[quote=Vonier]When Jesus cleared the Temple he did so with violence, driving people out, overturning their tables and scattering their wares. Was that a legitimate use of violence?

The Scriptural account is so sparing. Did he strike people to drive them out? Push them? What was Jesus’ motivation in these violent acts? Was he defending something? His house perhaps?
[/quote]

Jesus is God, and who are we to question Him? My job is to hear His word and live it. In order to understand why He could use a whip and yet He told us not to, ask Him. Because He may have used a whip on some people, doesn’t give us the right to do the same. He wiped out a whole city and that sure doesn’t give us the right to do the same.


#55

[quote=Robert Heibel]Jesus is God, and who are we to question Him?
[/quote]

Exactly right, and since this is true you must do the honorable thing, be a man, and protect your house. Do not cower when your family is being taken advantage of.

As we have evidence of in Scripture (and since we are to emulate Him) of Jesus Himself using violence to throw out the money changers and the harlots from His house, so it is your duty also to protect your family and use violence only when necessary.


#56

i believe the Spirit speaks to each of us, and not always with
the same message, as each person, and each person’s life
is not the same, and isn’t subject to the same temptations
and trials…

if Mr. Heibel says the Spirit spoke to him this way, i don’t
doubt it in the least… it’s not something that the Spirit
would not lead someone to do… now if he had said the Spirit
had told him to start shooting at cars… that would be different…
lol

we all have to listen to the Spirit with our own hearts… just as
Mr. Heibel has done… and try to do what we feel we are being
called to do…

:slight_smile:


#57

[quote=johnshelby]i believe the Spirit speaks to each of us, and not always with
the same message, as each person, and each person’s life
is not the same, and isn’t subject to the same temptations
and trials…

if Mr. Heibel says the Spirit spoke to him this way, i don’t
doubt it in the least… it’s not something that the Spirit
would not lead someone to do… now if he had said the Spirit
had told him to start shooting at cars… that would be different…
lol

we all have to listen to the Spirit with our own hearts… just as
Mr. Heibel has done… and try to do what we feel we are being
called to do…

:slight_smile:
[/quote]

Yes, but it is also our duty to tell them when they are in error. Jesus never condemned violence for protecting yourself or your property, in fact he did just the opposite. We now have two conflicting issues, one with Scriptural support and one without. Therefore, we must let our brothers know when they are being misled.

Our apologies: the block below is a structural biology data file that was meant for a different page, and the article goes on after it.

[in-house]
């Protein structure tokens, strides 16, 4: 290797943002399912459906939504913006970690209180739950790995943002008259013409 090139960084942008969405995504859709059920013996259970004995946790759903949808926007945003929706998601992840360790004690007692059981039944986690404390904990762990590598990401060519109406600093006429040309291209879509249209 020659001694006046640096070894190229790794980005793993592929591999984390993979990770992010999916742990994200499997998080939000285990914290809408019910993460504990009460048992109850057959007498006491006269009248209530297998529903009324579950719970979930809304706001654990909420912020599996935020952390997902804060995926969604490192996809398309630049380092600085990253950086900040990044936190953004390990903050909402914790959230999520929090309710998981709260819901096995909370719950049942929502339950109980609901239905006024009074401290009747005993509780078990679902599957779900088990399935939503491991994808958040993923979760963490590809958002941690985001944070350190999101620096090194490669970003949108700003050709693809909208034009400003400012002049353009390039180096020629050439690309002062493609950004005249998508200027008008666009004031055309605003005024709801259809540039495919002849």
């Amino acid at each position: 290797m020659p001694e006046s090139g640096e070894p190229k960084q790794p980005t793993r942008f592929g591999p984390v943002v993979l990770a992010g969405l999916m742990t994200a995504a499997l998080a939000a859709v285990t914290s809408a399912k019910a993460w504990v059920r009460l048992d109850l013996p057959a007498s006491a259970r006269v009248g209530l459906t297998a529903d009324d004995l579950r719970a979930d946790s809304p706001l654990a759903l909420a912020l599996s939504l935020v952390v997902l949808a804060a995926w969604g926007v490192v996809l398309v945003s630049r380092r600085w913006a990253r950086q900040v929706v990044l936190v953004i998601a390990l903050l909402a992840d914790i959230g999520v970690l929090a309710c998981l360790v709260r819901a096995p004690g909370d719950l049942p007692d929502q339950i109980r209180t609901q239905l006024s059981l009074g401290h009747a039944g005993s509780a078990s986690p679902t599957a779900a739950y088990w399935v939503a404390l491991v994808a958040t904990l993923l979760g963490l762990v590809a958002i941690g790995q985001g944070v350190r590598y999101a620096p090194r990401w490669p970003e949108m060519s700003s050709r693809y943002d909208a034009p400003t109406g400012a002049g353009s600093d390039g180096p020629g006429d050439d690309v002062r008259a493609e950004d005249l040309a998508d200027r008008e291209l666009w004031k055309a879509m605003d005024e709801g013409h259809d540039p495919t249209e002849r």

God Bless.


#58

[quote=Robert Heibel]Jesus told us to love our enemies. I personally would let anyone die; myself included rather than disobey my Lord and God. Now having said that I can only hope and pray that such a situation never happens, but if God allows me to be tested in such a way, I have to trust that He will give me the grace to live what He has taught me.
Bob
[/quote]

Yes, friend, He told us to love our enemies. He didn’t tell us to let our enemies rape our women and kill them. And, you know, that’s only one verse out of thousands compiled in Scripture. We each have to take all Scripture and hash out the meaning to make sure we are interpreting correctly.

At some point you have to make the moral decision on innocent life versus non-innocent life. For example, in war usually nations do not target civilians - they target the opposing military - because by opposing the military they can defeat them and end the war - that’s the point - to end it. So, you protect civilians and innocents while subduing your enemy.

And again, you don’t have to kill the enemy. You only need to stop them from attacking you using various methods like I explained - be they stun guns (which do not seriously injure) or martial arts/self defense maneuvers. It’s about stopping them from hurting you and others - not about killing.

Peace…


#59

“Jesus is God, and who are we to question Him? My job is to hear His word and live it. In order to understand why He could use a whip and yet He told us not to, ask Him. Because He may have used a whip on some people, doesn’t give us the right to do the same. He wiped out a whole city and that sure doesn’t give us the right to do the same.”

So…Jesus tells us to “do as I say, not as I do”?


#60

[quote=Vonier]“Jesus is God, and who are we to question Him? My job is to hear His word and live it. In order to understand why He could use a whip and yet He told us not to, ask Him. Because He may have used a whip on some people, doesn’t give us the right to do the same. He wiped out a whole city and that sure doesn’t give us the right to do the same.”

So…Jesus tells us to “do as I say, not as I do”?
[/quote]

Who are you “man” to question God?